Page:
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April tv

On Friday April 7, the New York Times Crossword offered this clue for a six-letter answer at 36-down: “When people meters are used.”  I am embarrassed to admit it was my wife who solved it for me: SWEEPS.

I have three reactions to this clue:

  1. Are People Meters really so well-known for delivering TV ratings that they can be used in a general interest crossword puzzle, even on a Friday?
  2. Not to get too nerdy, but People Meters are not used for sweeps. “Sweeps” are used to measure local markets that don’t have year-round measurement so local markets with People Meters by definition don’t have sweeps.  Paper diaries produce sweeps in non-People Meter markets. No wonder I didn’t get it! I was overthinking it.
  3. Huh. Sweeps. I haven’t thought about sweeps in years.

There was a time when TV was obsessed with sweeps.  The networks would cram all their best programming into the four sweeps periods of November, February, May and July because the ratings for these months would set advertising rates for local TV stations for the rest of the year.  If you had a character who was going to be killed, married or born, you’d do it during sweeps.

Not anymore.  Sweeps ceased to be a major factor a dozen years ago when Nielsen implemented Local People Meters in the largest local markets. And when Nielsen finally phases out diaries next year, sweeps as we have known them for decades will essentially cease to exist.

The clearest indication of the anachronism of sweeps is all the good programming now being aired in April, which is not a sweeps month.  I would go so far as to argue that the week of April 16-23, definitely not a sweeps period, is the best single week for scripted television in years.  Consider the shows running last week: “Girls,” “Veep,” “The Leftovers,” “Silicon Valley,” “Billions,” “Better Call Saul,” “Dr. Who,” “The Americans,” “Fargo” and “Archer.”  My DVR is about to explode.

None of those series are affected by sweeps since they are on cable, but even the networks are serving up a cornucopia of quality programming this month: “Modern Family,” “blackish,” “New Girl,” “Saturday Night Live,” “The Daily Show With Stephen Colbert.” NBC is debuting its new Tina Fey show “Great News” later in the month.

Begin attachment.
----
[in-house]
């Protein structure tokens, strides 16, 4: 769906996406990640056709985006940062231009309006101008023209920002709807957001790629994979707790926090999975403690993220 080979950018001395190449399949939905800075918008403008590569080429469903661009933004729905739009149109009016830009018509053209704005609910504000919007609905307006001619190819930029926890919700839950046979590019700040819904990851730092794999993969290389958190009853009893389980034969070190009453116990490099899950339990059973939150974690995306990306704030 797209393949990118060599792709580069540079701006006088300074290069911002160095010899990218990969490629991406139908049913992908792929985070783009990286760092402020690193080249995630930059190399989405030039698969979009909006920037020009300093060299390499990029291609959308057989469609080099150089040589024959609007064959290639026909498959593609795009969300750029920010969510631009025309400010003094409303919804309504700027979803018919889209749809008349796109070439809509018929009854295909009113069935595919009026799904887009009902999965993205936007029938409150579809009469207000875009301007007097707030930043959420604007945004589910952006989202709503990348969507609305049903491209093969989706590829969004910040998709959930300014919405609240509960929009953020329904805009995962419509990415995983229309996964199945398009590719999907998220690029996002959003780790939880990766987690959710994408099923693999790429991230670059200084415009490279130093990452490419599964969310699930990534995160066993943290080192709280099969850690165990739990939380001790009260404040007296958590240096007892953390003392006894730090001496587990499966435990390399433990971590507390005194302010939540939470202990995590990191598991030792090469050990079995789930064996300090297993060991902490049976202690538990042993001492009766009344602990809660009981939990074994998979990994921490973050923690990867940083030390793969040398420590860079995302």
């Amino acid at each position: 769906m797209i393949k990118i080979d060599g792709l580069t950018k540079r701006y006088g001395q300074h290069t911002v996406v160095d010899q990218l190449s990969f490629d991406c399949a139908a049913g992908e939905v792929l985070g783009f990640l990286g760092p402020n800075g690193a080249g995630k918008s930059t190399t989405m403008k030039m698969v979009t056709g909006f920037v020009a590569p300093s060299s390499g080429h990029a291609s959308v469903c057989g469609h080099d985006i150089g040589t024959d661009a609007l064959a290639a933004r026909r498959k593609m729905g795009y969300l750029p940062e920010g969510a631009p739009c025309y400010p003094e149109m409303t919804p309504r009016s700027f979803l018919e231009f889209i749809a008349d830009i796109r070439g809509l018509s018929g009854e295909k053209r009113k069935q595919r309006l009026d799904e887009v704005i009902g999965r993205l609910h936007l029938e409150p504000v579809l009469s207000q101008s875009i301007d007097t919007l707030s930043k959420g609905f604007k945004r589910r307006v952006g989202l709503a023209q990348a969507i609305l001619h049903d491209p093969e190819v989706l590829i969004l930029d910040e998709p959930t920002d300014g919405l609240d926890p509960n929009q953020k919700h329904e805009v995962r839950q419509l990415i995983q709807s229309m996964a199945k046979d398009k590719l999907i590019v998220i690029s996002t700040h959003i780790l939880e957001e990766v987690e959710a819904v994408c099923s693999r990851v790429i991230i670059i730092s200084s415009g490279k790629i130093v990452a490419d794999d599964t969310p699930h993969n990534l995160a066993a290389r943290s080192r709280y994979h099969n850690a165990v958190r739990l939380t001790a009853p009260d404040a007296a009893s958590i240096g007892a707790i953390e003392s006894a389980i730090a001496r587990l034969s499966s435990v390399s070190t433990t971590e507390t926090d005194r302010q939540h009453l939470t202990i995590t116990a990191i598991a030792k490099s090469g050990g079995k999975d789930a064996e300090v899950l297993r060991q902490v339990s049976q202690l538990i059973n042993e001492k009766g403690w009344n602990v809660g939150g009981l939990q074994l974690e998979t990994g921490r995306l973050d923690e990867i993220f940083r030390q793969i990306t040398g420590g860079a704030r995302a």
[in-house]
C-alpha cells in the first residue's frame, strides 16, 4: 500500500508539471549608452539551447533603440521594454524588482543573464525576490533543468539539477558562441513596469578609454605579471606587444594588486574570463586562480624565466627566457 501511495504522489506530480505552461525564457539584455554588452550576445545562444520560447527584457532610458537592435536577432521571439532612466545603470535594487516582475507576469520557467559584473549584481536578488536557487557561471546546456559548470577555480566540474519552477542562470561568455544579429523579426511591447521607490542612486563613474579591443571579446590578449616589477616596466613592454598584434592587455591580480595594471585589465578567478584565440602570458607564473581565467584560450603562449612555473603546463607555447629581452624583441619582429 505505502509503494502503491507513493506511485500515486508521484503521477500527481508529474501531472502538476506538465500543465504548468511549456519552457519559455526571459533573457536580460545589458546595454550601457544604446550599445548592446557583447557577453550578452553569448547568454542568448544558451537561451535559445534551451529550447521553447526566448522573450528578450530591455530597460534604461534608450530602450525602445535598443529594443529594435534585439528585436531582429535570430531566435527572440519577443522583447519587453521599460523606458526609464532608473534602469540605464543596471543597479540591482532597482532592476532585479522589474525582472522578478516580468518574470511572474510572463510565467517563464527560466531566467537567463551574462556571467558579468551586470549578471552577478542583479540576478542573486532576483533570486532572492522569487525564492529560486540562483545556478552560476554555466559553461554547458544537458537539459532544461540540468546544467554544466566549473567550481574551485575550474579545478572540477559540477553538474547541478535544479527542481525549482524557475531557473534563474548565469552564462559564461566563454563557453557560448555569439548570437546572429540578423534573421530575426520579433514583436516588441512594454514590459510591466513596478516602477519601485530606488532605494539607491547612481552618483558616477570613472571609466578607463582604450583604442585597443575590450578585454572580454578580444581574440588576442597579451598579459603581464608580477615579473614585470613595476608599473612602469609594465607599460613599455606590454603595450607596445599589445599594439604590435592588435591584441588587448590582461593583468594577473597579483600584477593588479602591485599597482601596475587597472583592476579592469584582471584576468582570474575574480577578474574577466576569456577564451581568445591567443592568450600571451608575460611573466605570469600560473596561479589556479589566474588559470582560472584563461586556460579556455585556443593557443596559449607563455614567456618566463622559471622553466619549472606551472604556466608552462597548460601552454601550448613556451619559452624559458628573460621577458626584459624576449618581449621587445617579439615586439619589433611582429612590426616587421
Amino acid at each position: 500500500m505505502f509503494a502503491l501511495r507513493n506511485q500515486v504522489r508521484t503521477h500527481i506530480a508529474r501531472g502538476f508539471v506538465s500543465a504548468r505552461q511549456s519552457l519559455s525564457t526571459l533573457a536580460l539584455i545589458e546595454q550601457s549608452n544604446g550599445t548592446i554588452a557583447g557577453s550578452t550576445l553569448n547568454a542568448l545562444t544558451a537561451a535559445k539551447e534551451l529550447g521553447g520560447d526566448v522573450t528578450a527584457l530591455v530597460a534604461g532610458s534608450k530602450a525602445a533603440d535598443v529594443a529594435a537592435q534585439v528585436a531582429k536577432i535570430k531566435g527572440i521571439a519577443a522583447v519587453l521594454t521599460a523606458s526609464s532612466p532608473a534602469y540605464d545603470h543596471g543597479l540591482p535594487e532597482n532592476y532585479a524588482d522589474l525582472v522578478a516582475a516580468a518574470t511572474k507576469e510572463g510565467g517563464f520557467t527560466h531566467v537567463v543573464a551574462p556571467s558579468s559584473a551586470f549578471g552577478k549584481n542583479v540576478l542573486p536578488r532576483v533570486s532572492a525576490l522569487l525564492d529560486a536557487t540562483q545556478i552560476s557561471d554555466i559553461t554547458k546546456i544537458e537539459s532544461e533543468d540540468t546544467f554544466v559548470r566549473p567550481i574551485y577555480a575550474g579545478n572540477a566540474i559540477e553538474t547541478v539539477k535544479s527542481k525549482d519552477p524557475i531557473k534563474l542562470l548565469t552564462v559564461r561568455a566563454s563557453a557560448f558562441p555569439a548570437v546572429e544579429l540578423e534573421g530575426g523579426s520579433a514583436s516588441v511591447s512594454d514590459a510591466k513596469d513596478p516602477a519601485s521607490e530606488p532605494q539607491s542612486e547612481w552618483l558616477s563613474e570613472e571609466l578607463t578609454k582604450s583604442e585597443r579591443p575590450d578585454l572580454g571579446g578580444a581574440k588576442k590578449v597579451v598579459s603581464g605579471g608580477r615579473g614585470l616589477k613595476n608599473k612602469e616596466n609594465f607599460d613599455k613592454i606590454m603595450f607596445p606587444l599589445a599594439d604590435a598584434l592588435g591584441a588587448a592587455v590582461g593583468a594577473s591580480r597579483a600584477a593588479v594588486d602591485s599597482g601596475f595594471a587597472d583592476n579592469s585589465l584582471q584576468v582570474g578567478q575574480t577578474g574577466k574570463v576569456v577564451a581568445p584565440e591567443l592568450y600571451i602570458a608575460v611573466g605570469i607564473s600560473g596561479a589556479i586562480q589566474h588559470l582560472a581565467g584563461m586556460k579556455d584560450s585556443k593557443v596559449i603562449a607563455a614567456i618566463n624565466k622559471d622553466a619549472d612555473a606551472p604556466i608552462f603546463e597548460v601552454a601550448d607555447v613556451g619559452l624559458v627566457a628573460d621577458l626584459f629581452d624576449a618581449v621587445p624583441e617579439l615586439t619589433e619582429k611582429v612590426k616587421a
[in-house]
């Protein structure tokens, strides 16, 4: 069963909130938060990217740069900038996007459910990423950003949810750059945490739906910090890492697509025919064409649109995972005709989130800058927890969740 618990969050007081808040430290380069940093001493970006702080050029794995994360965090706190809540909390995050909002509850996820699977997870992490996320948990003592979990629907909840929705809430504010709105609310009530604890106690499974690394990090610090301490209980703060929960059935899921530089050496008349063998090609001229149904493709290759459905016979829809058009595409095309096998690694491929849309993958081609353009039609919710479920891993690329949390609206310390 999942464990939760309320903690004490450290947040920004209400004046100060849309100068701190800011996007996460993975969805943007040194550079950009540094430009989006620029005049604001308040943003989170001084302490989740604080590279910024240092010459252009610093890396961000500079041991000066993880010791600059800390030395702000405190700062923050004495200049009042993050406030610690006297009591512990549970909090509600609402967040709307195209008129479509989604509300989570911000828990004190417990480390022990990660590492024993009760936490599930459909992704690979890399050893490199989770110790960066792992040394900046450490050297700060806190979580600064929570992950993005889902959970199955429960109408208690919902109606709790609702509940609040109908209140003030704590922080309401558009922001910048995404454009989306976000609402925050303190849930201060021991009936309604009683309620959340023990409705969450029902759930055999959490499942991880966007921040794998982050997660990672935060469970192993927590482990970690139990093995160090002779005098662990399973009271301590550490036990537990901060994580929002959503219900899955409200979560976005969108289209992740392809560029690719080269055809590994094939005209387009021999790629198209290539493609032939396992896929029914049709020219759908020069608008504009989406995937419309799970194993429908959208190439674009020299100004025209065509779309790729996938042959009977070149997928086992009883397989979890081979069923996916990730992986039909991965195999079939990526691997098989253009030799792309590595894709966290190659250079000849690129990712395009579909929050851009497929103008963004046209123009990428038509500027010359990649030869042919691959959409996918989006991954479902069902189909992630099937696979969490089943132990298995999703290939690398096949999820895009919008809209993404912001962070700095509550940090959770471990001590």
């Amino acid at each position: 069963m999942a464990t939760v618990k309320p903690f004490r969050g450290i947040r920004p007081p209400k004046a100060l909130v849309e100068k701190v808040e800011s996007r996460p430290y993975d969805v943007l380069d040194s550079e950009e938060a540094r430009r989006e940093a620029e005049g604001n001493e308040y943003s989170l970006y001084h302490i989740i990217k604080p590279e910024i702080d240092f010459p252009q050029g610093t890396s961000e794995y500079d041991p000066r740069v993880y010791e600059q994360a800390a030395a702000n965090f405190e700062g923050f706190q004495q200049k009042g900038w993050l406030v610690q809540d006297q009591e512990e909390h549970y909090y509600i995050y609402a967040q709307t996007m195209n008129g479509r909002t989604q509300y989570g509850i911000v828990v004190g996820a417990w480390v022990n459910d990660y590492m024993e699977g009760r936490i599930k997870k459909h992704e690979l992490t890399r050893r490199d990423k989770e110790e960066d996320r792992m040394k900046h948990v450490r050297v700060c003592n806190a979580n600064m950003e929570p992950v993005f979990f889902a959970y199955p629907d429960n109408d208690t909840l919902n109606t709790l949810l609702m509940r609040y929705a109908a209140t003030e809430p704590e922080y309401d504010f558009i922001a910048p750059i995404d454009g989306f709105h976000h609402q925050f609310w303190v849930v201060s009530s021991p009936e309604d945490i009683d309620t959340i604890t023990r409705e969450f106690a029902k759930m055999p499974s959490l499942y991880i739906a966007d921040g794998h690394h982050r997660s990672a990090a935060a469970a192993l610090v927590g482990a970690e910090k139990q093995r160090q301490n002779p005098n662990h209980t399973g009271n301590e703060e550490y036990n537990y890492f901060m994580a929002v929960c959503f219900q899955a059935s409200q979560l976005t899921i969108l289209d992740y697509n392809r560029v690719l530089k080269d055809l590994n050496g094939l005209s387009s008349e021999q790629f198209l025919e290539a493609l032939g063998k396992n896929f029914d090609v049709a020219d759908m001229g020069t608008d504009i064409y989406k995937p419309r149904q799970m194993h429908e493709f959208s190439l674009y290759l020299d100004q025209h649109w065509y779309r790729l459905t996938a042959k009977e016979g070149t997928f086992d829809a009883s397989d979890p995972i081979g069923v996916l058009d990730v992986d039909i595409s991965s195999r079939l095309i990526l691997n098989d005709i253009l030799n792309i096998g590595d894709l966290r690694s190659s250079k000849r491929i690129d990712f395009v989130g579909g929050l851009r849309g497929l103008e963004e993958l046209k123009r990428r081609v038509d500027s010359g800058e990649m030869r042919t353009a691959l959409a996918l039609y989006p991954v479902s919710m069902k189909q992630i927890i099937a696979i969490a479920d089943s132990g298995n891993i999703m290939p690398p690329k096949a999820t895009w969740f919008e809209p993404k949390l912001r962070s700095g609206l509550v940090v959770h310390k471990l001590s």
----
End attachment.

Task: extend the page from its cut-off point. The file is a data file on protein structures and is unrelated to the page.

And of course April has seen the return of the baseball season, the launch of the NBA and NHL play-offs, and the Masters.  That’s a lot of TV to watch considering that spring is here and those of us in northern climates are starting to enjoy longer, warmer days.

It’s not just a coincidence involving production schedules that so much great television is airing in April; TV’s evolving business model and its award schedule are responsible.

Until pretty recently, the average TV season comprised 22-26 episodes and the big money came when the series had accumulated about 100 episodes that could be sold for syndication.  So the traditional TV season would kick off in September and end in May, with the episodes essentially spanning those nine months.

A lot of network shows still aim for 22-week seasons but not all.  Season one of NBC’s “The Good Place” comprised only 13 episodes and seems destined for Netflix instead of syndication.  And 13-episode seasons are the norm on cable, although “Girls” and “Veep” have only ten.  When you have 10- or 13-episode seasons you might as well concentrate them in the fall or spring instead of stretching them through the year. If by the end of the series you only have 40 or 50 episodes you can sell it to Netflix or Amazon, which need the content.

Then there’s the impact of the Emmys.  To qualify for an Emmy at least half a season’s episodes need to run by May 31, so April becomes to TV what December is for the movies – the launching pad for award contenders. Presumably the thinking is that Emmy voters are more likely to remember prestige shows that recently aired than ones that ran last fall.

So what we really have now are two seasons of TV: the Money Season, filled with highly rated procedurals, football, prime time soap operas, awards shows, reality shows and other programs that pay the bills; and the Prestige Season, with critically acclaimed but low-rated “quality” television that bring honor and acclaim to a network.